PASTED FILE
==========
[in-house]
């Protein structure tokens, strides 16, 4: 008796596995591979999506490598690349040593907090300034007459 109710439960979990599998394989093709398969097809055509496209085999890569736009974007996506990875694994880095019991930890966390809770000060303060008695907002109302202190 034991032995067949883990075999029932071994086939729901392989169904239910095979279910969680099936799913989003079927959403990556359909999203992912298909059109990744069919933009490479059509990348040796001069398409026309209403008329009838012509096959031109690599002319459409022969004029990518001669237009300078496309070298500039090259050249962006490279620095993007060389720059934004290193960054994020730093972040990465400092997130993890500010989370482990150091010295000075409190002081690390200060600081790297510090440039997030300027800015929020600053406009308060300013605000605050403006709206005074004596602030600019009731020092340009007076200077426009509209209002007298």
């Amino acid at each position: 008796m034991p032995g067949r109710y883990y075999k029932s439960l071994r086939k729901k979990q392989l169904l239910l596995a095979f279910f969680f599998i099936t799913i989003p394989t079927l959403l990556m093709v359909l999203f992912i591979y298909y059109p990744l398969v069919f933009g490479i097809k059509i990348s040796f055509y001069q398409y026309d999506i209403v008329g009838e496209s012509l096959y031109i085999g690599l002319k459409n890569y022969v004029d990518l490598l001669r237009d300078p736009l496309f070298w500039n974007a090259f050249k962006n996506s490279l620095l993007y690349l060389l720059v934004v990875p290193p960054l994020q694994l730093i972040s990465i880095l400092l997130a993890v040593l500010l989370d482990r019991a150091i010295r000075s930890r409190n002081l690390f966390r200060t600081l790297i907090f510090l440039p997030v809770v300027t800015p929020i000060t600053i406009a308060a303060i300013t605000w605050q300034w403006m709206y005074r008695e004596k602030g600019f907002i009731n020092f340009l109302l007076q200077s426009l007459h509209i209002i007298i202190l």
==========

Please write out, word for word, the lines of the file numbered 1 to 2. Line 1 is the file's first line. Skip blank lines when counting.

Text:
[in-house]
């Protein structure tokens, strides 16, 4: 008796596995591979999506490598690349040593907090300034007459 109710439960979990599998394989093709398969097809055509496209085999890569736009974007996506990875694994880095019991930890966390809770000060303060008695907002109302202190 034991032995067949883990075999029932071994086939729901392989169904239910095979279910969680099936799913989003079927959403990556359909999203992912298909059109990744069919933009490479059509990348040796001069398409026309209403008329009838012509096959031109690599002319459409022969004029990518001669237009300078496309070298500039090259050249962006490279620095993007060389720059934004290193960054994020730093972040990465400092997130993890500010989370482990150091010295000075409190002081690390200060600081790297510090440039997030300027800015929020600053406009308060300013605000605050403006709206005074004596602030600019009731020092340009007076200077426009509209209002007298």